A career in the Navy is full of hellos and goodbyes. It's never easy, but it keeps our Commands strong, nimble, and ready to face the challenges ahead. It battles complacency and the natural cycle of organizational decay that happens when we become stagnant in our thinking.

Commodore Lineberry, we wish you all the best as you move on in your storied career with the traditional Navy blessing of "Fair Winds and Following Seas!"

Commodore Negus, we welcome you as our Mission Commander and look forward to your leadership in the weeks ahead!

Friday, June 12, 2009

Tumaco, Colombia

Tumaco Colombia is a small, sea-side town on the South-Western edge of Colombia. As in so many of the places we've visited, the need is great. Children, old people, and many in between stand in line for hours waiting to be seen.

As is usually the case, LCDR Hobbs (Current Operations for our Mission Commander) and I went ashore together to gain some situational awareness of what is happening at both our Medical/Dental sites and at other activities around town. In this picture, it's me, our Colombian Army guard, Danielle Wooten (our Director for Administration) and Big Al Hobbs.

This country is different than all of our previous stops because we have a contingent of our crew who are Remaining Over Night (RON)on shore instead of returning to the ship each evening. Because we're anchored out, this gives them the opportunity of getting a head start on the day and reduces the number of people we need to transport ashore each day. Our first stop of the day was to the hotel that is serving as our RON site. It is a decent hotel with Air Conditioned rooms, a satisfactory restaurant, and a pool. (I'm not sure I would swim in the pool, but it's there for the brave of heart!) Of course, by the time our people get there after working in the sweltering heat all day, I'm not sure they're much in the mood to enjoy the few amenities offered, well, maybe the A/C!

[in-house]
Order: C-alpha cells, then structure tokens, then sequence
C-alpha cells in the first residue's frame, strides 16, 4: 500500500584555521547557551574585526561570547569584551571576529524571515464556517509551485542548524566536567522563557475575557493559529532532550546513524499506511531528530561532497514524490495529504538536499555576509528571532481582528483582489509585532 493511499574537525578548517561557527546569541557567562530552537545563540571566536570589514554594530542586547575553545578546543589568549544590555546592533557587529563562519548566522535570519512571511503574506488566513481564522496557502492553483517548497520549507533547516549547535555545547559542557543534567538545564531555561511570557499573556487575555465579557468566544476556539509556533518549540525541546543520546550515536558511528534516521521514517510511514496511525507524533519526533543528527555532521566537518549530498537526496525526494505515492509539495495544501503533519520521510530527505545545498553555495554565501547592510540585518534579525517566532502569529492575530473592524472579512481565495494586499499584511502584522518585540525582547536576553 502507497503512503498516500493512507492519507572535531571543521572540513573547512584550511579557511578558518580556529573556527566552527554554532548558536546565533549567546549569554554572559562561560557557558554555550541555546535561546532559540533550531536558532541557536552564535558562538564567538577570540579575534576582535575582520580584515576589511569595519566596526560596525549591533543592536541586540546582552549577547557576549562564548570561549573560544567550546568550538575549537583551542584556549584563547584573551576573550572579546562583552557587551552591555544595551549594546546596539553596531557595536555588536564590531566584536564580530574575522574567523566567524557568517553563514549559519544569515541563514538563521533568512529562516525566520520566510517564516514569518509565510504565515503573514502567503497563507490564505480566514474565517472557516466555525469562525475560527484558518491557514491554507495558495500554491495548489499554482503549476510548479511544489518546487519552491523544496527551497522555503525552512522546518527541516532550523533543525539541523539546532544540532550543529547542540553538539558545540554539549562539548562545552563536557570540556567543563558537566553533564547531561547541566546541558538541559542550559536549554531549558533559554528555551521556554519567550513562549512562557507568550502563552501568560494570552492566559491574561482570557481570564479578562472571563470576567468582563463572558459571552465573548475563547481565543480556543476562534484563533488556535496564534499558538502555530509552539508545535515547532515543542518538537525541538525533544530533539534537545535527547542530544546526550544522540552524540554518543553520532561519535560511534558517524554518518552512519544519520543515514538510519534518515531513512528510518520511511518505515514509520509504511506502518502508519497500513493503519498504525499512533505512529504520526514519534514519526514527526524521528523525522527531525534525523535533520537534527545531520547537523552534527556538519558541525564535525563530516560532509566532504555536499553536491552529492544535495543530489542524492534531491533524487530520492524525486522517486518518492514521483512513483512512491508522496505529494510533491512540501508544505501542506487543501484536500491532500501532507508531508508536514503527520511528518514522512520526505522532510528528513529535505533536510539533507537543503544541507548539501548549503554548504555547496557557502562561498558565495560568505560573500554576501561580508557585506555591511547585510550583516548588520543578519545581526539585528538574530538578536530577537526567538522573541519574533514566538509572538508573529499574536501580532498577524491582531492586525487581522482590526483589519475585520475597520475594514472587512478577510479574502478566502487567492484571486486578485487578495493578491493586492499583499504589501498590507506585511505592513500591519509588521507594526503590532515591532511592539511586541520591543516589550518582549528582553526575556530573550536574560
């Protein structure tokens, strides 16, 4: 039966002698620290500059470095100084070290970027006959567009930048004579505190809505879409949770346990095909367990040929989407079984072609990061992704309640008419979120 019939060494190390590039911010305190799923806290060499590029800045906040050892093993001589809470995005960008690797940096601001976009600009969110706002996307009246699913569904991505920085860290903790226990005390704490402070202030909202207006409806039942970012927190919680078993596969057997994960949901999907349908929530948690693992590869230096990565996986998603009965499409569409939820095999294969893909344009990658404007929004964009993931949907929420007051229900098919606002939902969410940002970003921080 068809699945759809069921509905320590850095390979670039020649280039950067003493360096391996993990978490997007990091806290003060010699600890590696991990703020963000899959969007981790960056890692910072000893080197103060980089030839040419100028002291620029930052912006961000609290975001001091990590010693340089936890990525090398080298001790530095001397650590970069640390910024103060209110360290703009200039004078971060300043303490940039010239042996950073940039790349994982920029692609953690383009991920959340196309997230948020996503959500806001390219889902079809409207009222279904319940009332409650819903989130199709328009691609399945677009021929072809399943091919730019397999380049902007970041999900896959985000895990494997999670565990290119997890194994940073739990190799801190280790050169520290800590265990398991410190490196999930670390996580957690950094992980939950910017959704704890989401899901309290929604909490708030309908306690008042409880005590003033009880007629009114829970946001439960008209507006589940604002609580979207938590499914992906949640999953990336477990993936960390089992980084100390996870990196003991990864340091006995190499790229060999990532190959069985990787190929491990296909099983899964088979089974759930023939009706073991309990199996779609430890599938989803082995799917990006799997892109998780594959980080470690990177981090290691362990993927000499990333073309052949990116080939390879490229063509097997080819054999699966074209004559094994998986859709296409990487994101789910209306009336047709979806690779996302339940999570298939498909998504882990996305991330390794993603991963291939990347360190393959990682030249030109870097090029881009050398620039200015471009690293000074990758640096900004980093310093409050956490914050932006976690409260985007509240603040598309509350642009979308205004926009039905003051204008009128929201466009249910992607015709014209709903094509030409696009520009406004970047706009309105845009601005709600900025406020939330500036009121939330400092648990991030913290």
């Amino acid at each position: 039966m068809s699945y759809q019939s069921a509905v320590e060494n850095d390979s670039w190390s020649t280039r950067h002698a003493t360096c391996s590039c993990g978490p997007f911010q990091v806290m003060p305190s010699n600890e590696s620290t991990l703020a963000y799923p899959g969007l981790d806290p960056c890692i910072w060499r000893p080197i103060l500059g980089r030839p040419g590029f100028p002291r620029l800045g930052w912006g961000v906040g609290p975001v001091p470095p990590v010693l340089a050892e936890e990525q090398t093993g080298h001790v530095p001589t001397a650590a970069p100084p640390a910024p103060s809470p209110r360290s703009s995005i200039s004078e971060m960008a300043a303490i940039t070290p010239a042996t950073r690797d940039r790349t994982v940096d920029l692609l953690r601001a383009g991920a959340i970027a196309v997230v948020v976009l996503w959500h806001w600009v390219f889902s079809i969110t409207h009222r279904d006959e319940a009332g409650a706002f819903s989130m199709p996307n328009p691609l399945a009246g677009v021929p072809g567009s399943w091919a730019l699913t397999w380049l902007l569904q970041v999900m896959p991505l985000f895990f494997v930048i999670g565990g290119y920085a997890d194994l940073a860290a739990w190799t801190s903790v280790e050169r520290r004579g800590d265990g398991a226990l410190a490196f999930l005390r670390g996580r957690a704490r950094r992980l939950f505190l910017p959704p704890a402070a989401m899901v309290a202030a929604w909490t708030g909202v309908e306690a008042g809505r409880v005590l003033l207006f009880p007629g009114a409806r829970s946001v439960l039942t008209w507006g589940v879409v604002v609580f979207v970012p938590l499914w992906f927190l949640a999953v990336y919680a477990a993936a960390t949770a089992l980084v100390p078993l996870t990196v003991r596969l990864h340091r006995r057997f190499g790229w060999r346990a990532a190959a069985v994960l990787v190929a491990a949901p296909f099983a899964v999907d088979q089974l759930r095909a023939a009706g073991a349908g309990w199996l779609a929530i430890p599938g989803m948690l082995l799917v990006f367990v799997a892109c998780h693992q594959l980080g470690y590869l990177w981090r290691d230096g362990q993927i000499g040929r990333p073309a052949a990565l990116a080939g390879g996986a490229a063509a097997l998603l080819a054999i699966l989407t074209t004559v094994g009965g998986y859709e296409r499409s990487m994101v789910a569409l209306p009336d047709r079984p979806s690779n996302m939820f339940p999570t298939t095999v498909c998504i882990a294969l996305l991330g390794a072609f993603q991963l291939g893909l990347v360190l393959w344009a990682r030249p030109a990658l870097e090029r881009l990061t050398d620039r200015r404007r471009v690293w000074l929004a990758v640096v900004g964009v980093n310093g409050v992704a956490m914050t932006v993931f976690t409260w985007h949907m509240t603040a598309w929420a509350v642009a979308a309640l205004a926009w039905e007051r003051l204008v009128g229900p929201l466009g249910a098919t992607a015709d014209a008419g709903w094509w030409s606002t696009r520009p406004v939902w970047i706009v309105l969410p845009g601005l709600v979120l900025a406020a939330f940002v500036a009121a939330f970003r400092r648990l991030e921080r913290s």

Our next stop was our engineering site. This site is the most ambitious project undertaken by our Seabeas. In less than two weeks, they are building four structures: Three separate classroom buildings, and a separate kitchen facility! We were there on day four of the project, and as you can see from the pictures, they are making some pretty awesome progress!


Next we went to the Medical site. We are referring to this site as our "Super Site" because it really is a perfect location for this mission! It consists of a large, walled school complex with multiple buildings, plenty of space, and a relatively great place to separate patients, allow them to wait in chairs, under tents, and manage their flow effectively throughout the site.

Following our visit to the Medical site, we were taken to the Colombian Marine Base where we caught a Colombian Marine boat back to the ship. As we were getting ready to leave, I noticed the boat shown in this picture. This is some of the latest in Drug Running technology. These semi-submersible boats ride mostly under water, with less than two feet extending above the surface. They can carry eight TONS of cocaine! Well, this one won't any more!

On the way home, we took a Colombian Marine boat that has been supporting our efforts to move people back and forth. It was a pretty quick ride out to the ship, but it was a little bumpy! When we arrived at the COMFORT, we had a bit of a challenge getting back aboard. First we tried from the Port side, but the Pacific swell was pretty intense and only one person from our boat was able to make the leap of faith from the Colombian boat to one of our lifeboats that was lowered to the water. So after banging together a bit and subsequently parting the stern line from the Colombian boat, we went to the other side of the ship and eventually made it work!